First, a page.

Lana Del Rey covers new territory in ‘Chemtrails’

Lana Del Rey’s seventh studio album ‘Chemtrails Over the Country Club’ may not be wholly musically distinct from past efforts but lyrically ventures from the coasts into America’s heartland. // Photo courtesy of Ploydor Records

Our Take: 4 Stars

Since her self-titled 2010 studio debut, Lana Del Rey has produced seven studio albums, all which explore kitsch Americana. Her latest, released on Mar. 19, “Chemtrails Over the Country Club,” does not depart from these themes but explores them from a new point of view.

Lana Del Rey has been in the media for her questionable mask choices and even more questionable political statements more often than for her music recently. While it is hard to separate these actions from music that is so entrenched in an American — and more specifically, a very white American — perspective, this album is without a doubt
packed with hits.

On the Apr. 3 Billboard Charts “Chemtrails” debuted at No. 1, making it Del Rey’s third chart topper. Despite this success, it fails to live up to Del Rey’s 2019 effort “Norman Fucking Rockwell!,” which received critical acclaim; as a glowing review from Pitchfork rightly stated: “On her elegant and complex fifth album, Lana Del Rey sings exquisitely of freedom and transformation and the wreckage of being alive. It establishes her as one of America’s greatest living songwriters.”

Still, “Chemtrails Over the Country Club’’ carves a new place in Lana’s narrative. It chooses to explore her tenet themes of femininity, fame and the American dream (or lack thereof) with a much more somber tone than the glorified grandiosity of previous albums.

This album marks Lana’s departure from the coastal locations of previous albums as she ventures into America’s heartland — new geographical and emotional territory for the singer.

“Tulsa Jesus Freak” is one of the catchiest tracks on the album, and draws heavily from middle-American culture. In the lyrics, religious imagery is rampant and speaks of a man of God who strays. Del Rey highlights this moral juxtaposition that is evident in many American religious communities.

The title track, “Chemtrails Over the Country Club,” was the record’s first and only single and is a perfect encapsulation of the feel of the entire album.

An absolutely classic Lana Del Rey song, with production mirroring that of “Norman Fucking Rockwell!,” this track’s lyrics are inherently visual. American aesthetics like turquoise jewelry, late night TV and red sports cars paint a picture of the album in the listener’s mind.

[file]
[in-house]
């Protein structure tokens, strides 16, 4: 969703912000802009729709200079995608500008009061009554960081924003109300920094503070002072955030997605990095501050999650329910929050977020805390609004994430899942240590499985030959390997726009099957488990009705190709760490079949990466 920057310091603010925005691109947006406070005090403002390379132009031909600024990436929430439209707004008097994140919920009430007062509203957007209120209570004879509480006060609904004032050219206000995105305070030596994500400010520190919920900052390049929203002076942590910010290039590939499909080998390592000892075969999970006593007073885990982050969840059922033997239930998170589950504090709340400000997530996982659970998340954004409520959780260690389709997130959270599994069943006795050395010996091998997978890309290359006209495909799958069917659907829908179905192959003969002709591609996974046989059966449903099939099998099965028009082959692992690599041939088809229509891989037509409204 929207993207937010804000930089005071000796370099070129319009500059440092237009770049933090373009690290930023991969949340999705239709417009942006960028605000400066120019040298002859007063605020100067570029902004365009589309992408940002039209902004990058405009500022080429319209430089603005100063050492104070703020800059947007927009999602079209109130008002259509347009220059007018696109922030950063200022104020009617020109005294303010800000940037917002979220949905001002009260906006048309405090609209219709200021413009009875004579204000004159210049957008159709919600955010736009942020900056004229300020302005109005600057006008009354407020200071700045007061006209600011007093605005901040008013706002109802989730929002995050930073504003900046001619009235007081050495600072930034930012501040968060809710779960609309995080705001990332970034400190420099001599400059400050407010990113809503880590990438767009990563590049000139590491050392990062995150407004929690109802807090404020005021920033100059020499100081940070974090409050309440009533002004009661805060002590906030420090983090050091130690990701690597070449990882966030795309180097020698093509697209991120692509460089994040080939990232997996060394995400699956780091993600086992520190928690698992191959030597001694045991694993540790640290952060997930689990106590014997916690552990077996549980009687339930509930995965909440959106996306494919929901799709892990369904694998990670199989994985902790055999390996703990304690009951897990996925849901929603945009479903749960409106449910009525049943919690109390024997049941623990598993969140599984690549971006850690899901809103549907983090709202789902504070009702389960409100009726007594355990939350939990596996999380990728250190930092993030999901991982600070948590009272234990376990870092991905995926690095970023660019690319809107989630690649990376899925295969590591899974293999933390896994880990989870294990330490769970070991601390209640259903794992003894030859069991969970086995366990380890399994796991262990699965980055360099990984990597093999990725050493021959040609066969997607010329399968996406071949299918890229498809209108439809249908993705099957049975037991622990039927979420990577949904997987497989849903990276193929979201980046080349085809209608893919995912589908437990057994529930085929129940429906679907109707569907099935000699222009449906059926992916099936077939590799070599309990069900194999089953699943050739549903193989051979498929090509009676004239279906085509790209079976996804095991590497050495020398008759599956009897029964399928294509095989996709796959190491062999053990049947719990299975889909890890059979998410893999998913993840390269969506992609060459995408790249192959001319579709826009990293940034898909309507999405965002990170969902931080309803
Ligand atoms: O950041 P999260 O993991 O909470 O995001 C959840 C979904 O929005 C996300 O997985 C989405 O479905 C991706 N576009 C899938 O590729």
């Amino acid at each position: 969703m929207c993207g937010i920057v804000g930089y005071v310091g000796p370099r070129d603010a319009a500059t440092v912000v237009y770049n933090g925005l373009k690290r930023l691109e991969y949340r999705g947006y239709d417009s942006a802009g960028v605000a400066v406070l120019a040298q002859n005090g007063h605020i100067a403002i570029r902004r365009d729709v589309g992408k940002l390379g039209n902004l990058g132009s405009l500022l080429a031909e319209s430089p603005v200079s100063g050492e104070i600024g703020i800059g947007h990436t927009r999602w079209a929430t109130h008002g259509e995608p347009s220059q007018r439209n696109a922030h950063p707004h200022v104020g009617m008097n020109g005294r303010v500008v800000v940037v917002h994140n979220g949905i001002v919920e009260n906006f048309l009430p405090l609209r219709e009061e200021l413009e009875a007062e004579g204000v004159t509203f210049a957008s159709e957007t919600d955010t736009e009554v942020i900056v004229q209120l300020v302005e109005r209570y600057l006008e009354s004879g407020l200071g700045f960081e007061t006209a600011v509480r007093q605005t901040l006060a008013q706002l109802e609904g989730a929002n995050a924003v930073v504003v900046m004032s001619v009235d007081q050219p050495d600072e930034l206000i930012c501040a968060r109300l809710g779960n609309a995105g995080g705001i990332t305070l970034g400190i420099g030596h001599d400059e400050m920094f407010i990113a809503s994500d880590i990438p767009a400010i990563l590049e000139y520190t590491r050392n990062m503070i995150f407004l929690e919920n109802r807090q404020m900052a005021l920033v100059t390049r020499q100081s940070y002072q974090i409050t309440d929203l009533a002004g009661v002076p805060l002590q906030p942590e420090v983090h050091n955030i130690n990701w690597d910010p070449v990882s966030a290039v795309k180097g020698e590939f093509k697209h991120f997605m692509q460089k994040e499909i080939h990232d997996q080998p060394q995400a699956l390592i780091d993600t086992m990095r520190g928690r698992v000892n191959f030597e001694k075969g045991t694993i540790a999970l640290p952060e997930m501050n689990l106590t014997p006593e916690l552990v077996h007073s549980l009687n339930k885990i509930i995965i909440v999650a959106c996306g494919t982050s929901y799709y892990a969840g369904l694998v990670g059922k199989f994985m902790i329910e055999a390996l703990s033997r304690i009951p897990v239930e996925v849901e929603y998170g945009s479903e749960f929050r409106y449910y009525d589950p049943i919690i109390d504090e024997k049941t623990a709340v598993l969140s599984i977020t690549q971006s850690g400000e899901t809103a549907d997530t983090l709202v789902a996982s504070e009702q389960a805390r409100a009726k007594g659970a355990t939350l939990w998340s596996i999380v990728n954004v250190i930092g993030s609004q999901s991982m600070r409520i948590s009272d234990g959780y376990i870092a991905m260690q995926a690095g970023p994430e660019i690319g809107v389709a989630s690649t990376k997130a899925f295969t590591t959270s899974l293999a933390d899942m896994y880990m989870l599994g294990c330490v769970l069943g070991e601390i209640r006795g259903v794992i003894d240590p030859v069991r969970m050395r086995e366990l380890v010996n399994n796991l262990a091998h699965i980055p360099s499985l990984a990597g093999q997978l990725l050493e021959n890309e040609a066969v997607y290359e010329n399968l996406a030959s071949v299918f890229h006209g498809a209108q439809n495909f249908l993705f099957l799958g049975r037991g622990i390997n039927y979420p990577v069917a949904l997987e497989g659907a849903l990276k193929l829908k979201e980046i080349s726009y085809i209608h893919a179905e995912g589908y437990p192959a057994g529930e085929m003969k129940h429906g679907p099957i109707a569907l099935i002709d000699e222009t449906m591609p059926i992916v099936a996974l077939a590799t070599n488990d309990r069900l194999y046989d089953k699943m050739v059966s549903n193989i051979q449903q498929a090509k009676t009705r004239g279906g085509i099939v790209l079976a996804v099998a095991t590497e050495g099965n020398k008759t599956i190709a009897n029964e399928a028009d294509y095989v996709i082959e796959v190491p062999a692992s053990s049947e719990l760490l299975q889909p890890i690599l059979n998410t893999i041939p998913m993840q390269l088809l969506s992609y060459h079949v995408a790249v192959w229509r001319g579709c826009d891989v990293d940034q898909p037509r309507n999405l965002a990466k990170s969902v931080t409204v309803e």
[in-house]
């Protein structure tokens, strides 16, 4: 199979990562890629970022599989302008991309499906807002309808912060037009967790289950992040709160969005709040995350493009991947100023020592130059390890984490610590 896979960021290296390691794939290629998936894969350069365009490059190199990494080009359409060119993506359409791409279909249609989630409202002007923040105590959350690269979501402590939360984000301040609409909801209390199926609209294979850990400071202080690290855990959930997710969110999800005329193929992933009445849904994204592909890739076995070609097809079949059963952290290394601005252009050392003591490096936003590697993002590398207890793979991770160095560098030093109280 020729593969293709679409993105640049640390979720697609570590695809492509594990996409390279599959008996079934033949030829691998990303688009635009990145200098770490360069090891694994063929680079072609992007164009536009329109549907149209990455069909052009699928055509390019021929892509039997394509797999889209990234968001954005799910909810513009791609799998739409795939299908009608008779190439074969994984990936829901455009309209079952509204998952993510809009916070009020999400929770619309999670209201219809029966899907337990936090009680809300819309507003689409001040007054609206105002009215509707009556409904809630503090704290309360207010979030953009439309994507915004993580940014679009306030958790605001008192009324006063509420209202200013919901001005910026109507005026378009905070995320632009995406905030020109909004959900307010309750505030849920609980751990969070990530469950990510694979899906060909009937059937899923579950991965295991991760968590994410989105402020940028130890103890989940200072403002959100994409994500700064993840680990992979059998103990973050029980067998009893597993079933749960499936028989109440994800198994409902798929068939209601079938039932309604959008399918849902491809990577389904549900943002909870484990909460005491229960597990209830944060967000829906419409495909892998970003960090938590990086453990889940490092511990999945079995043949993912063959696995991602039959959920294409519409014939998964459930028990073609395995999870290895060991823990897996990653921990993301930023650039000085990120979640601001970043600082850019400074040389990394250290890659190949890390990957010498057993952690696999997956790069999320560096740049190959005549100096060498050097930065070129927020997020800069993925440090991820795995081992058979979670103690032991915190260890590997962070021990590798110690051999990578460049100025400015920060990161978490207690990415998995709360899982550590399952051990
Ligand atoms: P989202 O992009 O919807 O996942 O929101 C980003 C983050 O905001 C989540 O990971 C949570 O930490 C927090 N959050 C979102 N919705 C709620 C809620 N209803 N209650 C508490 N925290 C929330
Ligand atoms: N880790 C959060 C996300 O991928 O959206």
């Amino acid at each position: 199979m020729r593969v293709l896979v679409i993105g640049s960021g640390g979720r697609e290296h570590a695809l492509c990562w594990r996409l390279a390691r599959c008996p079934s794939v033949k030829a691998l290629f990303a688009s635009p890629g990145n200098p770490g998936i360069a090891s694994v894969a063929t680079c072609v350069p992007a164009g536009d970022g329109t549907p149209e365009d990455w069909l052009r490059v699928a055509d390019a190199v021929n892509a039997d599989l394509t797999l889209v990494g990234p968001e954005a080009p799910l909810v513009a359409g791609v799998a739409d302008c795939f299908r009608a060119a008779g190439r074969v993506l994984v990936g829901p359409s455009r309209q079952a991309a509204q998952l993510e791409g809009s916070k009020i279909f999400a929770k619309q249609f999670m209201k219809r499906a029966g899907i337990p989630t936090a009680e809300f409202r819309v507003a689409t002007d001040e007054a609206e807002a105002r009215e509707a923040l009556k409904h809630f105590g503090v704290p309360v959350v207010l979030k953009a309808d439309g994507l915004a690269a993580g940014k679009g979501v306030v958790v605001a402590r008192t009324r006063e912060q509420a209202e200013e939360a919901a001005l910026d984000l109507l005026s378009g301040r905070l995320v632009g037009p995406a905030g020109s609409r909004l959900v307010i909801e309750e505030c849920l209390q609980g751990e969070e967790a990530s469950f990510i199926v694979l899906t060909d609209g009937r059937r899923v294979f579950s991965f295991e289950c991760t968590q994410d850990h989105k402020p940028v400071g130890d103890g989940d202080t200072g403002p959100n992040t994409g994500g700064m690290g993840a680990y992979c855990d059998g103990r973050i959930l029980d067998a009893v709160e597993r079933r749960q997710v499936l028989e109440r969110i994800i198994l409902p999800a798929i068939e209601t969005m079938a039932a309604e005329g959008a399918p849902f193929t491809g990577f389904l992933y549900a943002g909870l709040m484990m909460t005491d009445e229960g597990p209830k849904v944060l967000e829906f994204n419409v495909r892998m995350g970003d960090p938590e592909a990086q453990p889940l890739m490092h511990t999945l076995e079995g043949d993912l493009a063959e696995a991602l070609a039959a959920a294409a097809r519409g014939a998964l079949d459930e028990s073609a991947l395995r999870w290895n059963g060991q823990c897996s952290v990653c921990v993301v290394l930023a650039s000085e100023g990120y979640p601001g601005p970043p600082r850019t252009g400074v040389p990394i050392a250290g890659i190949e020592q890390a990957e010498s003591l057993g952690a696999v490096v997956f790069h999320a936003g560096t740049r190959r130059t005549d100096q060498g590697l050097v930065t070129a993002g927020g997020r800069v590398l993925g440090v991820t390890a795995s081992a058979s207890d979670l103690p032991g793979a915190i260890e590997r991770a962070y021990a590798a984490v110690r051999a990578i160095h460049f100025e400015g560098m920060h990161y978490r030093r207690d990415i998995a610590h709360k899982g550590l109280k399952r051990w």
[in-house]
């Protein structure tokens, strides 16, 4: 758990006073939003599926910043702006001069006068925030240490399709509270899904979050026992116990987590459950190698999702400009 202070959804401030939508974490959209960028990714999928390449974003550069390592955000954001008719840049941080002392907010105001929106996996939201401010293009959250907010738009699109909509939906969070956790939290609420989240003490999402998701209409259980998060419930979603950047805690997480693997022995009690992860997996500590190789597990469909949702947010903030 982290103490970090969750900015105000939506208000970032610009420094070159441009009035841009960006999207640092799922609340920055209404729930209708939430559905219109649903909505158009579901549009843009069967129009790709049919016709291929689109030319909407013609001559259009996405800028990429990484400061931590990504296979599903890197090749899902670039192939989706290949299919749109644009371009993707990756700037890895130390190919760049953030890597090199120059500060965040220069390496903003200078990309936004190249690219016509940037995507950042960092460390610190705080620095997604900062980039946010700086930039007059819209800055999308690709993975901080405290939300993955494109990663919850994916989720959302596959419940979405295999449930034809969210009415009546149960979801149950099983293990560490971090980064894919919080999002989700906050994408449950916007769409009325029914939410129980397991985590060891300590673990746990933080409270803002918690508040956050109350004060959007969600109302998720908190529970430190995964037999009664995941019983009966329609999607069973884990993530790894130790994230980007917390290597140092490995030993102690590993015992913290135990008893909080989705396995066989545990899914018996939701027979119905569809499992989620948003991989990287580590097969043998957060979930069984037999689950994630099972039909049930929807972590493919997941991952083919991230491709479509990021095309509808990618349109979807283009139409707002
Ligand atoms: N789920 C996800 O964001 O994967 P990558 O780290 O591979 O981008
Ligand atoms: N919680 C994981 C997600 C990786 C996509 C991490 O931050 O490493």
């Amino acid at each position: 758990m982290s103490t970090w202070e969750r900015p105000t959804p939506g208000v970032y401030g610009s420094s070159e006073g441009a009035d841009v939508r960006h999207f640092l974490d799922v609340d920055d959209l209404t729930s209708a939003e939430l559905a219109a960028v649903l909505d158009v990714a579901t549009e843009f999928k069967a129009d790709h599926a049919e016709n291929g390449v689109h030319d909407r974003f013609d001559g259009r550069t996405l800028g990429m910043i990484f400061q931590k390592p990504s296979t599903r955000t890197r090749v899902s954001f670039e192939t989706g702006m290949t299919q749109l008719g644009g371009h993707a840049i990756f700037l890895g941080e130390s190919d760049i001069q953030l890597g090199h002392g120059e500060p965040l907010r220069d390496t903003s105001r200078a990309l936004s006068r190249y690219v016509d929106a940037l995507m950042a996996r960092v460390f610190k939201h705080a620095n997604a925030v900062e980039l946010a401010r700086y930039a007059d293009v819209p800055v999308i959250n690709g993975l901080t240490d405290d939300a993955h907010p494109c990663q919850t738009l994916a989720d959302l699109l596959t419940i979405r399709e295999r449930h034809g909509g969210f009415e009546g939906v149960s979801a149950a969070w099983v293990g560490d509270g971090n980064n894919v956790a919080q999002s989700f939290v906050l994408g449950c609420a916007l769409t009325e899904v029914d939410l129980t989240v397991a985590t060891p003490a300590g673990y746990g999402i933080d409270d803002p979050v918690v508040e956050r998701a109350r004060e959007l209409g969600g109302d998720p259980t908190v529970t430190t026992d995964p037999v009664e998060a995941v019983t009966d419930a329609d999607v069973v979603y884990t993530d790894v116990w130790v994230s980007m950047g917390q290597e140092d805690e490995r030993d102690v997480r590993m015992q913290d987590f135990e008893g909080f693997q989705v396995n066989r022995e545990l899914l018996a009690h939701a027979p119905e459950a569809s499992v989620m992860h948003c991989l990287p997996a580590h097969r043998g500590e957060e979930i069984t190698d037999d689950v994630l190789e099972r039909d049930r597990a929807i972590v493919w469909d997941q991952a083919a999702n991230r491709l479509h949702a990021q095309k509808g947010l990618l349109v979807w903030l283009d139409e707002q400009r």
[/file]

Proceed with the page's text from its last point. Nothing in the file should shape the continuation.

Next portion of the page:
“Dance Till We Die” was not a single but certainly should have been.

Nearly three minutes into the song the tone changes from a signature Lana sound into something far more interesting, far more 70s sounding and catchy. This sound undoubtedly pays tribute to staple singer-songwriter Joni Mitchell and Fleetwood Mac’s Stevie Nicks’ 70s folk rock records — who Del Rey mentions in the lyrics “I’m coverin’ Joni and I’m dancin’ with Joan / Stevie is callin’ on the telephone.”

Lana later covers Mitchell’s 1970 song “For Free” on the last track of “Chemtrails.” Indie-folk singer-songwriters Zella Day and Weyes Blood join in providing resonant depth to Del Rey’s whispery vocals. This rendition of “For Free” may not rival Mitchell’s original, but the track thematically rounds out “Chemtrails” perfectly.

While nearly all the tracks hit home, opening song “White Dress” should have been left off the album or reworked. The chorus — which is delivered at an almost painfully high register — is off putting and features the awkwardly enunciated words “Business Conference” far too many times.

Amidst Lana Del Rey’s personal controversy and accusations of problematic actions she remains as stalwart as ever in her views.

Despite her seeming inflexibility, it is clear that Lana is reckoning with a new America and a new self.

She is truly a great American artist, one who is able to consistently reflect not only a particular zeitgeist of this country, but also a deeply personal portrait.